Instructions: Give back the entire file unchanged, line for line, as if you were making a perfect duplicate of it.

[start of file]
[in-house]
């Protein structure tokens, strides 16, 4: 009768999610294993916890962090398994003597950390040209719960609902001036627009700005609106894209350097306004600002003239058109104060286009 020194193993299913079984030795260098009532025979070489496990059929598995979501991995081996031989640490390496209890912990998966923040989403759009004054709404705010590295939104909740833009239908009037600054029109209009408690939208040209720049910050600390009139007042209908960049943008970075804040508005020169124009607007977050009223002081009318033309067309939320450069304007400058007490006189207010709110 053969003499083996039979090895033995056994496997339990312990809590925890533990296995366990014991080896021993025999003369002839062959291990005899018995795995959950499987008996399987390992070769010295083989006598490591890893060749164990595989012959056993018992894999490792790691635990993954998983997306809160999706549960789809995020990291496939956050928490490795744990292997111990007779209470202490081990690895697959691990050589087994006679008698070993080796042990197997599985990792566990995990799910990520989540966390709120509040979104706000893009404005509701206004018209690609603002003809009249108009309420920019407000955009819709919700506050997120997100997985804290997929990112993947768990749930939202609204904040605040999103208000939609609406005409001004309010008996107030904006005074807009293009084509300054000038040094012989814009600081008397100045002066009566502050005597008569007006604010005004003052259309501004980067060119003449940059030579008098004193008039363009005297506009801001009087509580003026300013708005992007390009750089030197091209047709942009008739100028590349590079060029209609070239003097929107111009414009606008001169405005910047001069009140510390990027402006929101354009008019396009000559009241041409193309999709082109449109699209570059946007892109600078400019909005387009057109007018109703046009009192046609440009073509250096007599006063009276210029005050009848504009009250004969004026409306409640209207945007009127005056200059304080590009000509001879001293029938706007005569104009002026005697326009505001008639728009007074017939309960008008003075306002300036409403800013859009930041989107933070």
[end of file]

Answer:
[in-house]
């Protein structure tokens, strides 16, 4: 009768999610294993916890962090398994003597950390040209719960609902001036627009700005609106894209350097306004600002003239058109104060286009 020194193993299913079984030795260098009532025979070489496990059929598995979501991995081996031989640490390496209890912990998966923040989403759009004054709404705010590295939104909740833009239908009037600054029109209009408690939208040209720049910050600390009139007042209908960049943008970075804040508005020169124009607007977050009223002081009318033309067309939320450069304007400058007490006189207010709110 053969003499083996039979090895033995056994496997339990312990809590925890533990296995366990014991080896021993025999003369002839062959291990005899018995795995959950499987008996399987390992070769010295083989006598490591890893060749164990595989012959056993018992894999490792790691635990993954998983997306809160999706549960789809995020990291496939956050928490490795744990292997111990007779209470202490081990690895697959691990050589087994006679008698070993080796042990197997599985990792566990995990799910990520989540966390709120509040979104706000893009404005509701206004018209690609603002003809009249108009309420920019407000955009819709919700506050997120997100997985804290997929990112993947768990749930939202609204904040605040999103208000939609609406005409001004309010008996107030904006005074807009293009084509300054000038040094012989814009600081008397100045002066009566502050005597008569007006604010005004003052259309501004980067060119003449940059030579008098004193008039363009005297506009801001009087509580003026300013708005992007390009750089030197091209047709942009008739100028590349590079060029209609070239003097929107111009414009606008001169405005910047001069009140510390990027402006929101354009008019396009000559009241041409193309999709082109449109699209570059946007892109600078400019909005387009057109007018109703046009009192046609440009073509250096007599006063009276210029005050009848504009009250004969004026409306409640209207945007009127005056200059304080590009000509001879001293029938706007005569104009002026005697326009505001008639728009007074017939309960008008003075306002300036409403800013859009930041989107933070």